Standard ECG settings are 25mm/s and 10mm/mV.  Beware small complexes, which may indicate someone has adjusted the Y-axis to 5mm/mV.

Axis @ birth 60-180, @ 1 yr 10-100, @ >1yr 30-90 (NB prems have LESS Rt dominance!)

RVH defined as:

  • Dominant RV1 +/- Q after 1 yr,
  • Upright TV1 over 1 week and under 7 yr,
  • SV6 over 15mm if under 1yr or over 5mm if over 1 yr.

Brugada syndrome – genetic arrhythmia. Persistent or intermittent right sided ST elevation and RBBB, leading to VF and sudden death.

QTc is normally under 0.490 up to 6 months, or 0.425 if over 6 months. Calculation = QT/SQR(RR), where QT is time from beginning of Q to end of T. Easiest way to calculate it is to count small squares: QTc is then QT/5 divided by SQR(RR) (where default is 25mm/sec).

PR 80-160ms, QRS less than 75ms, RV1 less than 20-26mm (trough at 1 year), SV6 less than 10mm at birth falling to 4 mm at 10 year.

LVH – deep Q waves in V6 are a clue (upper limit is 0.54mV, ie 5 small squares). The SV1+RV6 upper limit ranges from 3.1mV (newborns) through to 5.7 (older children), staying at around 5 for most children (ie 50 small squares, my calculations).

For adults, there are many different criteria for LVH eg:

  • Sokolow + Lyon (Am Heart J, 1949;37:161)
    • S V1+ R V5 or V6 > 35 mm
  • Cornell criteria (Circulation, 1987;3: 565-72)
    • SV3 + R avl > 28 mm in men
    • SV3 + R avl > 20 mm in women

But sensitivity of ECG criteria less than 20% at specificity levels of 88% to 92%. Obesity affects chest lead voltage, for example.  Better in patients with a specific cardiac disease. An elevated LVM (left ventricular mass) index is taken as the reference for LVH. In kids the SV3R + RV7 Sokolow-Lyon parameter performs best, but who does V7 routinely? (and still only 25.3% sensitivity).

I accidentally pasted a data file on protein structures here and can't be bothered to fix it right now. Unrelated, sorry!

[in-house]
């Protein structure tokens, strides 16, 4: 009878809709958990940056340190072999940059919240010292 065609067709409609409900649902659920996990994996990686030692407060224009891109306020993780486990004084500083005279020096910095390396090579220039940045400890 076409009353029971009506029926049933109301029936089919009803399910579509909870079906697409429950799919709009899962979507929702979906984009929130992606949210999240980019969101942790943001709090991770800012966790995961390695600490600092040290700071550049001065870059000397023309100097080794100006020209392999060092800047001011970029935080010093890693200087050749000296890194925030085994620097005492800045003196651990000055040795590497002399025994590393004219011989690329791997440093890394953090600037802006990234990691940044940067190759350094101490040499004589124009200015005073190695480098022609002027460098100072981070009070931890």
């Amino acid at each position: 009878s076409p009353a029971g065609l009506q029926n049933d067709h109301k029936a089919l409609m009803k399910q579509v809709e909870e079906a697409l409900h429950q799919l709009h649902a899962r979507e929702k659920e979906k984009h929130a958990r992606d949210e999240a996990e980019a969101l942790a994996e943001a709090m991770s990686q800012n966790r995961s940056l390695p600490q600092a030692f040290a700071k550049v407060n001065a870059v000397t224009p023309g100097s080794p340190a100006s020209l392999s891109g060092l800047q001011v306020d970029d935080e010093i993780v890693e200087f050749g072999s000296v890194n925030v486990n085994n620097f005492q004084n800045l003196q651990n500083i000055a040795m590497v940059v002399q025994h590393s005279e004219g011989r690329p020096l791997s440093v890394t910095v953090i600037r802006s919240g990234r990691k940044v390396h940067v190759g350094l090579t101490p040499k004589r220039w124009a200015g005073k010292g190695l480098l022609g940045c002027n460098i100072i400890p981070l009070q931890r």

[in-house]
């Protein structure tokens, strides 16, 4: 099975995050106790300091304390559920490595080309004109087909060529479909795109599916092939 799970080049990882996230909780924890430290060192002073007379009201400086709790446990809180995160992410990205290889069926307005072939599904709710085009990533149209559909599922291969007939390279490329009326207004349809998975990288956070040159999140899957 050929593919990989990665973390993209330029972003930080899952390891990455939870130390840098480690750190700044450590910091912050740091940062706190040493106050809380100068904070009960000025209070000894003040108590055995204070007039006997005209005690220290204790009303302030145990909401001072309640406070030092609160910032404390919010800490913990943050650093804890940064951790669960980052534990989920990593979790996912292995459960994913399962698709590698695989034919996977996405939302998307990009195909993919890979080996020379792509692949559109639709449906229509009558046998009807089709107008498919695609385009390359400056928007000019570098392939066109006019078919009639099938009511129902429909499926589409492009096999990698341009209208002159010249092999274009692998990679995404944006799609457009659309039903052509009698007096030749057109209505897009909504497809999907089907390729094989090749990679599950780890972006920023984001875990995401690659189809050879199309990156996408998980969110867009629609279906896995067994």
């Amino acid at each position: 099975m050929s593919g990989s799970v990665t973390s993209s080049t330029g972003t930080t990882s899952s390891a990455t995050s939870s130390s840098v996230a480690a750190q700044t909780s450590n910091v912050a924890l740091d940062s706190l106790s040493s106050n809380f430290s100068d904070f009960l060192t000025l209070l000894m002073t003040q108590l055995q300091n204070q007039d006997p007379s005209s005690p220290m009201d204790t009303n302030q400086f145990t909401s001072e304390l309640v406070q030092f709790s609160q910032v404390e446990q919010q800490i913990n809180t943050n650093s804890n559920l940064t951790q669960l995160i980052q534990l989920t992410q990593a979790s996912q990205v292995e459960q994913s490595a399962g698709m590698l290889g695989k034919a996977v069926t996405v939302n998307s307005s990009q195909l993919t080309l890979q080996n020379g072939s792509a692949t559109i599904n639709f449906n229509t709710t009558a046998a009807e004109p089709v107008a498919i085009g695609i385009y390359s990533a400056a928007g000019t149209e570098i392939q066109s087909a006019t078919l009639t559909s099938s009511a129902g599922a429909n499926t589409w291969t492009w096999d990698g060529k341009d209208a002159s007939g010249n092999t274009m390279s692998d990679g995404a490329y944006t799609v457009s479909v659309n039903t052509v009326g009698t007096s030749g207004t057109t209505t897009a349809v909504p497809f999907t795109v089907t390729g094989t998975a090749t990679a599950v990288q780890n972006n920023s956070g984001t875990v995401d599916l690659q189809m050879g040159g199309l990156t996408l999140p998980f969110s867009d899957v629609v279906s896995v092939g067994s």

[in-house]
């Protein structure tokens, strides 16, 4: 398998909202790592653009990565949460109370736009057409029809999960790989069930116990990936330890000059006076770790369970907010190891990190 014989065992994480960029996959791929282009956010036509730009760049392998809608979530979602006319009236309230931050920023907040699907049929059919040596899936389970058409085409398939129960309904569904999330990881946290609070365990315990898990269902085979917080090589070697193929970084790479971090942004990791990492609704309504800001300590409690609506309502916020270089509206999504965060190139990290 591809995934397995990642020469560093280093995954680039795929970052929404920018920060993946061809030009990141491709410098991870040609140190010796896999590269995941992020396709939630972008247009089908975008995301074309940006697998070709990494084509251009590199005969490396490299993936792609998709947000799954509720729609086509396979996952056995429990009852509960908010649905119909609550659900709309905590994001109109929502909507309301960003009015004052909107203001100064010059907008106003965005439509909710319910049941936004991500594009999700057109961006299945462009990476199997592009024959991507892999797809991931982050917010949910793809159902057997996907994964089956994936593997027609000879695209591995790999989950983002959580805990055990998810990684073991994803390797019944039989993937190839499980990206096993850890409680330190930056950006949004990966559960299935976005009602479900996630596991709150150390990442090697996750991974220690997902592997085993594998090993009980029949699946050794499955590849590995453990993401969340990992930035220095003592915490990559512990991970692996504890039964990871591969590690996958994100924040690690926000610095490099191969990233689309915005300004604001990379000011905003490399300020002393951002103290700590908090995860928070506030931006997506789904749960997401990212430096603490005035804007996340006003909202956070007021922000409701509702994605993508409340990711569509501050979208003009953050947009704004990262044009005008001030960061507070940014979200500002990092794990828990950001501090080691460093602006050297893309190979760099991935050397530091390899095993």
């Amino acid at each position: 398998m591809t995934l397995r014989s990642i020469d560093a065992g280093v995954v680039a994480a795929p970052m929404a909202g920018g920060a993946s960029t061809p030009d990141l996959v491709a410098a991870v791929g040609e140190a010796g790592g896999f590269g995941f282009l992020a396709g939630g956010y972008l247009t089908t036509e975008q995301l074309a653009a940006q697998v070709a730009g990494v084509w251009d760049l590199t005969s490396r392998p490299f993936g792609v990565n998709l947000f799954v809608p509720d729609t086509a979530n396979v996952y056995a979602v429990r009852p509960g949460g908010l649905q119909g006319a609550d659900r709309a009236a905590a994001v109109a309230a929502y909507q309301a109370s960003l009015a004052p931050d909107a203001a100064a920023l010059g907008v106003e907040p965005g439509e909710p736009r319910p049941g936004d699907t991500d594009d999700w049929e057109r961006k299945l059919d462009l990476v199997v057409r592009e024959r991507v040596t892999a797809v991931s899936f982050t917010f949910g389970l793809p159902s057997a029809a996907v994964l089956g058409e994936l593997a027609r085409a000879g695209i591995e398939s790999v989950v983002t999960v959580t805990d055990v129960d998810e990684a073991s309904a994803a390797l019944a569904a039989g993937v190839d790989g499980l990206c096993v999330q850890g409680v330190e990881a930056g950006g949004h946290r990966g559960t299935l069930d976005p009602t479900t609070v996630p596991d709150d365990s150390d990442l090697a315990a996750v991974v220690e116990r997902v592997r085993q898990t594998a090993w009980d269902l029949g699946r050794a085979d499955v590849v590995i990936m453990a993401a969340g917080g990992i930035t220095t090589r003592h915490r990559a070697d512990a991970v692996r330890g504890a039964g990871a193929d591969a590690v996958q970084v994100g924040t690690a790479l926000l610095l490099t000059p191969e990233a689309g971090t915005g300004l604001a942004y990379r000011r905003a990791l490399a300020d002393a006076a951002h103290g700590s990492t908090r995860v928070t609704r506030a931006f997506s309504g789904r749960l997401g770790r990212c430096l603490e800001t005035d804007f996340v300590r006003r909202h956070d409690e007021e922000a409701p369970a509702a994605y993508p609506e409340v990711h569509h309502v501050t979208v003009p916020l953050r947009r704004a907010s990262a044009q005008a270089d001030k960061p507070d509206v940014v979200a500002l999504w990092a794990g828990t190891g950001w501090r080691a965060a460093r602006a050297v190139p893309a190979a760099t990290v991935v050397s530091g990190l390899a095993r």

So you can say voltage criteria for LVH met, but can’t say diagnostic of LVH.  More likely when other features such as left axis deviation, ST and T wave changes.  When clinical evidence is also taken into account, the sensitivity improves considerably (but still under 50%).

[Normal ranges – European Heart Journal (2001) 22, 702–711]

LVM (as estimated from echocardiographic measurements) is itself vulnerable to measurement error and may oversimplify the geometry of the left ventricle. Alternatively, a combination of increased LVM and clinical evidence of volume or pressure overload of the left ventricle may be a better reference standard.